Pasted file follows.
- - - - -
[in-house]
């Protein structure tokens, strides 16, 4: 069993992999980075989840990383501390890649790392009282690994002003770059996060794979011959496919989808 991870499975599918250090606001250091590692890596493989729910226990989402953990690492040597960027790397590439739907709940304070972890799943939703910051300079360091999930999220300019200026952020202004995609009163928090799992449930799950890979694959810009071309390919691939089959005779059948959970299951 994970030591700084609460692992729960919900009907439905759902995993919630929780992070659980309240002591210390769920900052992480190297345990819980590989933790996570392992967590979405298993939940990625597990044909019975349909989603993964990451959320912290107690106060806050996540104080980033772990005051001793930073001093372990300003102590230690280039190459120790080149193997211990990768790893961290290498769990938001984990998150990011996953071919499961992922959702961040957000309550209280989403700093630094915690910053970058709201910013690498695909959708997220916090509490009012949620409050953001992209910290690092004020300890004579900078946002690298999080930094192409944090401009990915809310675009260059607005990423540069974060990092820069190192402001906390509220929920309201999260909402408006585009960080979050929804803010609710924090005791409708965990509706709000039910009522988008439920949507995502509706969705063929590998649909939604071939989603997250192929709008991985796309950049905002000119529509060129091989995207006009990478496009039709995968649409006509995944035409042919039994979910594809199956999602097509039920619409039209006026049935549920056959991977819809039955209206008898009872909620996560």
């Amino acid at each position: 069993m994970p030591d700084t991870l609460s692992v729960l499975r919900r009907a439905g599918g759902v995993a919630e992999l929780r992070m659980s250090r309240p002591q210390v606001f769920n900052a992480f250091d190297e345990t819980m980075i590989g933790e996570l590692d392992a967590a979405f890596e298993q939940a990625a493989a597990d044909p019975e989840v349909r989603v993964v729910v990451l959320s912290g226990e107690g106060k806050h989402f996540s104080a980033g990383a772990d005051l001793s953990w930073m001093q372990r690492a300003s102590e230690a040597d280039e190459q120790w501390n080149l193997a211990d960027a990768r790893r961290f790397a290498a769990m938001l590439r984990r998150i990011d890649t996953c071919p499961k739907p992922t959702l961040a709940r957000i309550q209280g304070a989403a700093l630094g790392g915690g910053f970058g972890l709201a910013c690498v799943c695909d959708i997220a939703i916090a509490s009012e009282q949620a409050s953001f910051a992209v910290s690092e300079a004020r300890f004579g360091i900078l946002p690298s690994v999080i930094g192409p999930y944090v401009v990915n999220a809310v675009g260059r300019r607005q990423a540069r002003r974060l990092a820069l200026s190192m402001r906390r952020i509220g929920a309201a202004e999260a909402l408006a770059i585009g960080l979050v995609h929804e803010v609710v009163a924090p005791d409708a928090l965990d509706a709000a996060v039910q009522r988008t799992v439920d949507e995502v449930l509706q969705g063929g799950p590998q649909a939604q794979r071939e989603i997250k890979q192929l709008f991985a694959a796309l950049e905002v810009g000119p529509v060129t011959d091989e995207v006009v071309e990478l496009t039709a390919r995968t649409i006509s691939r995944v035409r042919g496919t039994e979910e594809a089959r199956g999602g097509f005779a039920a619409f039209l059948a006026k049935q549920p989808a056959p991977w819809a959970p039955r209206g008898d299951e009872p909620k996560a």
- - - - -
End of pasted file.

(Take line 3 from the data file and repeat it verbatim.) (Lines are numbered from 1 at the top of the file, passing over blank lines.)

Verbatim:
């Amino acid at each position: 069993m994970p030591d700084t991870l609460s692992v729960l499975r919900r009907a439905g599918g759902v995993a919630e992999l929780r992070m659980s250090r309240p002591q210390v606001f769920n900052a992480f250091d190297e345990t819980m980075i590989g933790e996570l590692d392992a967590a979405f890596e298993q939940a990625a493989a597990d044909p019975e989840v349909r989603v993964v729910v990451l959320s912290g226990e107690g106060k806050h989402f996540s104080a980033g990383a772990d005051l001793s953990w930073m001093q372990r690492a300003s102590e230690a040597d280039e190459q120790w501390n080149l193997a211990d960027a990768r790893r961290f790397a290498a769990m938001l590439r984990r998150i990011d890649t996953c071919p499961k739907p992922t959702l961040a709940r957000i309550q209280g304070a989403a700093l630094g790392g915690g910053f970058g972890l709201a910013c690498v799943c695909d959708i997220a939703i916090a509490s009012e009282q949620a409050s953001f910051a992209v910290s690092e300079a004020r300890f004579g360091i900078l946002p690298s690994v999080i930094g192409p999930y944090v401009v990915n999220a809310v675009g260059r300019r607005q990423a540069r002003r974060l990092a820069l200026s190192m402001r906390r952020i509220g929920a309201a202004e999260a909402l408006a770059i585009g960080l979050v995609h929804e803010v609710v009163a924090p005791d409708a928090l965990d509706a709000a996060v039910q009522r988008t799992v439920d949507e995502v449930l509706q969705g063929g799950p590998q649909a939604q794979r071939e989603i997250k890979q192929l709008f991985a694959a796309l950049e905002v810009g000119p529509v060129t011959d091989e995207v006009v071309e990478l496009t039709a390919r995968t649409i006509s691939r995944v035409r042919g496919t039994e979910e594809a089959r199956g999602g097509f005779a039920a619409f039209l059948a006026k049935q549920p989808a056959p991977w819809a959970p039955r209206g008898d299951e009872p909620k996560a």